The fact that an abstinence only advocate ( yes she does promote abstinence only education, no contraceptives, that would be too confusing: http://firstread.msnbc.msn.com/archive/2008/09/01/1320417.aspx ) and “family values” candidate has a 17 year old daughter who is pregnant out of wedlock is significant and raises questions that should be asked of a vice presidential candidate, even if they are uncomfortable questions. Even though the Kos got it wrong, the reports did lead to this disclosure. Would the mainstream media have broken the story had it not been for the internet rumors? I don’t think we can assume they would have. The idea that more people read the Daily Kos and will remember the inaccurate report than read, watch, and listen to mainstream news is silly. As for vetting and what not, this idea that “blog” standards are less reliable is kinda funny. The mainstream outlets are constantly getting things wrong. MPR midmorning had a stream pro war experts on in the weeks leading up to the invasion of Iraq and didn’t bother to “vet” any of mostly bogus information they were selling. The funniest was a guy from the “Institute for Peace Studies”, literally the first thing this guy said was: “well of course the question isn’t whether not to invade Iraq, the only question is when”. A real nut for peace that guy was. Of course the main reason for having to choose a time for invasion was WMDs. Yes Kos got it wrong. No there’s no excuse for it. But the important this is that the bogus report was debunked. I’ve seen dozens of bogus facts and stories in the mainstream media that have never been corrected as well as the really big ones that weren’t corrected until some real damage was done.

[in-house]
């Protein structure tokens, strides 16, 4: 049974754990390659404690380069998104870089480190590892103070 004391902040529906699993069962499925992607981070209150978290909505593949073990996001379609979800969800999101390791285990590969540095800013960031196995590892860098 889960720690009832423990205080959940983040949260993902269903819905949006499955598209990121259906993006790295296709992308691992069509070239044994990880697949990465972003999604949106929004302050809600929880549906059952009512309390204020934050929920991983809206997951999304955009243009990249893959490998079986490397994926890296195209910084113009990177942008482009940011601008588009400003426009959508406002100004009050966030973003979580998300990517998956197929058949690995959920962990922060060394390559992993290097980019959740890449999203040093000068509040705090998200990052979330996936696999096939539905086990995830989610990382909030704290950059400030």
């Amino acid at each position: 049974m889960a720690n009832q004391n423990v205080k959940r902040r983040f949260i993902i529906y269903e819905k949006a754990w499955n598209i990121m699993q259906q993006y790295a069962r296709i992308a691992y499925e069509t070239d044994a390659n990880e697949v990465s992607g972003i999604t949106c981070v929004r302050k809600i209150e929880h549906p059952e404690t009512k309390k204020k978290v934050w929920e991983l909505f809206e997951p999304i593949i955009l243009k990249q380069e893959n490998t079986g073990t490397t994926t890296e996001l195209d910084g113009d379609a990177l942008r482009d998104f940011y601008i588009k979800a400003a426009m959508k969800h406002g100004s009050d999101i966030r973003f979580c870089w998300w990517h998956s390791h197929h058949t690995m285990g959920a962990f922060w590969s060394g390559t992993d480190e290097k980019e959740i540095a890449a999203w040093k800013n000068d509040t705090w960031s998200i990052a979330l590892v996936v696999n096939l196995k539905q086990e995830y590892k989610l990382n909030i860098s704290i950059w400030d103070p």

• daveg

    Well, if you put any credence in MSNBC, you’re probably ok with Time Magazine too:

    The fact is, regardless of what you will hear over the next few days, Bristol’s pregnancy is not a legitimate political issue. Sarah Palin is a longterm member of a group called Feminists for Life, which is not opposed to birth control. So you probably can’t tag her for consigning young people to unwanted pregnancies.

    And again, I’m far more interested in the family’s response to what happened, not how it happened.

    …raises questions that should be asked of a vice presidential candidate, even if they are uncomfortable questions.

    Yes, and as an example of how that should work, I would look at the John Edwards case. If, that is, the media that is so thirsty for details regarding the sex life of the VP candidate’s teenage daughter had shown anything like that level of interest in a presidential candidate’s extramarital activities. Oh, I’m equally certain that they would have never reported that story either had the blogs not done it for them.

  • David W.